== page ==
- P&G has been enjoying strong sales, driven in part by innovation, marketing and speed to market.
- Its strongest growth this quarter came from its beauty, health care and fabric and home care lines.
- "This exceeds even our heightened expectations," RBC analysts say.
Procter & Gamble on Tuesday again posted strong quarterly earnings, beating analysts' expectations on the top and bottom lines and allowing it to raise its sales and earnings outlook for the year.
The consumer giant has consistently been growing its sales, propelled by its innovation, marketing and a simplified organizational structure that has improved its speed to market. As of Monday's close, P&G shares have risen nearly 30% this year, boosting its market value to $298 billion. P&G shares jumped more than 4% in premarket trading on the news.
Here's what the company reported compared with what Wall Street was expecting, based on a survey of analysts by Refinitiv:
- Earnings per share: $1.37, adjusted, vs. $1.24 expected
- Revenue: $17.80 billion vs. $17.42 billion expected
"This exceeds even our heightened expectations," RBC analysts said. They cautioned though, that P&G's continued market share gains may force competitors such as Clorox, Unilever and Kimberly-Clark to step up their competition in an effort to break P&G's momentum.
CEO David Taylor told analysts Tuesday morning that the company continues to see healthy competition in countries like China, though is not seeing any particular uptick in rivalry.
Meantime, he expressed confidence in the sustainability of the company's growth, pointing to an equal focus it is putting on growing both sales and profit. It is also focused on creating new products and businesses through innovation, rather than simply stealing from existing markets, Taylor said. P&G earlier this year announced it was launching digital diapers that track babies' sleep.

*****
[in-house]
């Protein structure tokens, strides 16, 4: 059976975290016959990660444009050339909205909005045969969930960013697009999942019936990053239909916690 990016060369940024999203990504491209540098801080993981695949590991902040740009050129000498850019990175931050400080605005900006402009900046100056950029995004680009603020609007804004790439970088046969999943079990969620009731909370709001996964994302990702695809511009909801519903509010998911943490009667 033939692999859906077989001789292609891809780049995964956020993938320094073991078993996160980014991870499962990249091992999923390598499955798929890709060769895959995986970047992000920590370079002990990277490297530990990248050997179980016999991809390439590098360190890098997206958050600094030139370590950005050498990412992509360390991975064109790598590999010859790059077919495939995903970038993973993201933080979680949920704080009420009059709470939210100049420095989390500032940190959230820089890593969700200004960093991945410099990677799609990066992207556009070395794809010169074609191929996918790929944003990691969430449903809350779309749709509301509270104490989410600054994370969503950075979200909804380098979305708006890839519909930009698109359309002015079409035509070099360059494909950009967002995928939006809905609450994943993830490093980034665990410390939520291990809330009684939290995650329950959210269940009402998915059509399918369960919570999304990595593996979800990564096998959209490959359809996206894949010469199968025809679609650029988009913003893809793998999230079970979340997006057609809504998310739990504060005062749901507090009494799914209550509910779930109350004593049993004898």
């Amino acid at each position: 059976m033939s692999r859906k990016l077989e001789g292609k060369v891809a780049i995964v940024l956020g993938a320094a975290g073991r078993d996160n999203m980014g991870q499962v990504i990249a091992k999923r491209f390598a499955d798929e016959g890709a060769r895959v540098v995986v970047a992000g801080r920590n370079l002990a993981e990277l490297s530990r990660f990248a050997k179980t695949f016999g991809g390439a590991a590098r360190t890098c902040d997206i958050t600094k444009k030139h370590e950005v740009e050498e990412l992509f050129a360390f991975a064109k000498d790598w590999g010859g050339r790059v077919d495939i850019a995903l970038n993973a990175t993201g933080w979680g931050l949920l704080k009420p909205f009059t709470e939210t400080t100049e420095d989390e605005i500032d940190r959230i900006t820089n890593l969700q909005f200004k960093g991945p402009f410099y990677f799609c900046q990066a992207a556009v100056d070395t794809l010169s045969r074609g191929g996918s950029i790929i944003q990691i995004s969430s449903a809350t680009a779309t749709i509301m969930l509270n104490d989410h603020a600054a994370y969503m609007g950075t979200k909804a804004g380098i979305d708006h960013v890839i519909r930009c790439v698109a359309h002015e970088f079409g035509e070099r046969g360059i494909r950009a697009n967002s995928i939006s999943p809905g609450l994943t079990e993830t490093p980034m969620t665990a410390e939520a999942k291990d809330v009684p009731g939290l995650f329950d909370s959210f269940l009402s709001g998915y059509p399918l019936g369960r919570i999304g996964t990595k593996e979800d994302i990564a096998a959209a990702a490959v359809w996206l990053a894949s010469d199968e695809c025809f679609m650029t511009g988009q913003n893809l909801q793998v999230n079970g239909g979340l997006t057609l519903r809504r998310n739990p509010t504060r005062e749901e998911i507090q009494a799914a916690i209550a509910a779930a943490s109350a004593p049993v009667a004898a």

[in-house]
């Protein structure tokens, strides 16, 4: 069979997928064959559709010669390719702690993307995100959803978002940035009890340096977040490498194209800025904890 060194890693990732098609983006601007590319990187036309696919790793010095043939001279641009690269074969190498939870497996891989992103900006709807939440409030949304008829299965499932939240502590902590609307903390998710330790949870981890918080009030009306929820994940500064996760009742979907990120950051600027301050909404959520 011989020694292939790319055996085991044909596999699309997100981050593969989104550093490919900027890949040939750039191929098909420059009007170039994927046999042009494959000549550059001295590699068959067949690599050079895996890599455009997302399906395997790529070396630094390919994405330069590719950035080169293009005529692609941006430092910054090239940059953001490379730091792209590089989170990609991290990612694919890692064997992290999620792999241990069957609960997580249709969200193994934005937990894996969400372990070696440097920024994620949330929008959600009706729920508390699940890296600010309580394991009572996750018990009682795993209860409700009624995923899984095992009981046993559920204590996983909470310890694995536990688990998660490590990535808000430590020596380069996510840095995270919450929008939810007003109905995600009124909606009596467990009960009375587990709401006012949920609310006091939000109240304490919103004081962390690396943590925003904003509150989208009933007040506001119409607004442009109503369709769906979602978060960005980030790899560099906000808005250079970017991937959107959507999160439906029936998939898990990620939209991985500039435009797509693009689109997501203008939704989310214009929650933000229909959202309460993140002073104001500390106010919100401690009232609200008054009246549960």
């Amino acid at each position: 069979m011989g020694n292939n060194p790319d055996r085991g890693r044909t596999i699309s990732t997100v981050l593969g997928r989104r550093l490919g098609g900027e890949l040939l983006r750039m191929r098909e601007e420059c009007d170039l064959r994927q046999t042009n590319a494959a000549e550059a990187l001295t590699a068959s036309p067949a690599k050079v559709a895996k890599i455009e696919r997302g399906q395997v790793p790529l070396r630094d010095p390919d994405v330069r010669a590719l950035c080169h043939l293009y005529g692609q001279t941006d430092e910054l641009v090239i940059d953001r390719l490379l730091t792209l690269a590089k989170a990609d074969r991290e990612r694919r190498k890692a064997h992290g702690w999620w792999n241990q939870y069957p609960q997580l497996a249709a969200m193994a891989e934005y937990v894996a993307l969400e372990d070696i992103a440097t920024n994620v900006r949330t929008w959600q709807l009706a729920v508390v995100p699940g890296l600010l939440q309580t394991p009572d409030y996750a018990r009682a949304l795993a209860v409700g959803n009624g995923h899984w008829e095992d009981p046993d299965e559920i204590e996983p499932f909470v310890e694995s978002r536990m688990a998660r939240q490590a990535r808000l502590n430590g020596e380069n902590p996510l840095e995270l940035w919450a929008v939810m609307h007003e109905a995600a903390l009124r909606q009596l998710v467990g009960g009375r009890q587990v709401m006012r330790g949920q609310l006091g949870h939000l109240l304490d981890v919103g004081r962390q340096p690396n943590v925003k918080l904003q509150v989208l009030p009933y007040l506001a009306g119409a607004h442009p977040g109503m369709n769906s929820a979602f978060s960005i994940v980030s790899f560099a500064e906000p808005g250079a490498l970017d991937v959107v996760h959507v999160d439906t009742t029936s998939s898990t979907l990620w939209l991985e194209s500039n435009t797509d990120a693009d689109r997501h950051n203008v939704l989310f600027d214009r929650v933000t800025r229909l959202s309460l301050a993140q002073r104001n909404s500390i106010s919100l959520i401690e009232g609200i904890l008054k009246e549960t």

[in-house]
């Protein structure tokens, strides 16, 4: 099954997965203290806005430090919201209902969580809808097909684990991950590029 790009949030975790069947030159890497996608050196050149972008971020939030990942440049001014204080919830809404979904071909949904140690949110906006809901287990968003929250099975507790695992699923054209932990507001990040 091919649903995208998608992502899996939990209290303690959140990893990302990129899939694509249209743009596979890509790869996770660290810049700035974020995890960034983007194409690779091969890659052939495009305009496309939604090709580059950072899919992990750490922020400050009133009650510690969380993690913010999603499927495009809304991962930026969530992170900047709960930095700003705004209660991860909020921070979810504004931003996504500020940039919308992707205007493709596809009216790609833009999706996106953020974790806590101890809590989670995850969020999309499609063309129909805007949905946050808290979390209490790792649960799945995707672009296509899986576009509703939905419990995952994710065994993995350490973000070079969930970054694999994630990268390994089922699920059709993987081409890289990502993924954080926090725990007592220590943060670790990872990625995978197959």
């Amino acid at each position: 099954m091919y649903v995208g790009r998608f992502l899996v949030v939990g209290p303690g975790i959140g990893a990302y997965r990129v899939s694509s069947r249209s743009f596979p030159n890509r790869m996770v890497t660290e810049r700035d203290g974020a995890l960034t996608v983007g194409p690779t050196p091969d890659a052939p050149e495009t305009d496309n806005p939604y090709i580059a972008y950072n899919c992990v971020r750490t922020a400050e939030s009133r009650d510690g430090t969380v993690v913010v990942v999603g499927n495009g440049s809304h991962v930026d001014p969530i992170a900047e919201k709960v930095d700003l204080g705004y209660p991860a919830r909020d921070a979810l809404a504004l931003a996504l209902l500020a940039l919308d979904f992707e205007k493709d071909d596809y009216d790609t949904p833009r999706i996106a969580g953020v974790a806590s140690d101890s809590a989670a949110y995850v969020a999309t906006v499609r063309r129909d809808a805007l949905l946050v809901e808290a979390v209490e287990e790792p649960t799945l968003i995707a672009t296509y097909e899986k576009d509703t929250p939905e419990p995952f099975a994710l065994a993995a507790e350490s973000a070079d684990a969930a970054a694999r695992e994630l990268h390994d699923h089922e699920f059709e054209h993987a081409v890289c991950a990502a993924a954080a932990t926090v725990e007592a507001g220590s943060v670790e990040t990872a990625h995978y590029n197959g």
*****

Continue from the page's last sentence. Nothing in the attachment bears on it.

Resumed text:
"We are creating business, not taking business from others," Taylor said.
Across the board, the company sees "continued consumer strength," he said. Should that strength weaken, though, Taylor said the company is well prepared to handle an economic downturn. He pointed to the company's innovation, as well as the categories it is in, like detergent, that consumers tend to view as essential.
P&G reported fiscal first-quarter net income of $3.59 billion, or $1.36 per share, up from $3.2 billion, or $1.22 per share, a year earlier.
Excluding items, P&G earned $1.37 per share, beating the estimate of $1.24 per share expected by analysts.
Net sales rose 7% to $17.80 billion, topping expectations of $17.42 billion.
The company raised its outlook for fiscal 2020 all-in sales growth from a range of 3% to 4% to a range of 3% to 5% growth compared with the prior fiscal year. It also said it now expects its core earnings per share to grow between 4% and 10% in fiscal 2020, from original expectations of 4% to 9% growth.
Its strongest growth came from its beauty, health care and fabric and home care lines. Stripping out the impact of currency and acquisitions, sales of its beauty business, which includes SK-II and Olay, grew 10% from a year earlier, its health-care business, which includes Crest toothpaste and Oral-B, grew 9%, and fabric and home care, which includes Tide and Downy, grew 8%.
P&G said sales were further boosted by a value-added tax planned to go into effect this month in Japan, which caused retailers in the country to stock up on inventory. The increased inventory added about 40 basis points to its growth this quarter.
That growth balanced out a continued drag at its Gillette shaving business. The brand has struggled to contend with competition from brands like Unilever's Dollar Shave Club and Harry's, which earlier this year announced plans to sell to Edgewell. P&G's shaving segment this past quarter grew sales by only 1% year over year, excluding the impact of currency and acquisitions. P&G last quarter wrote down the value of the Gillette brand by $8 billion.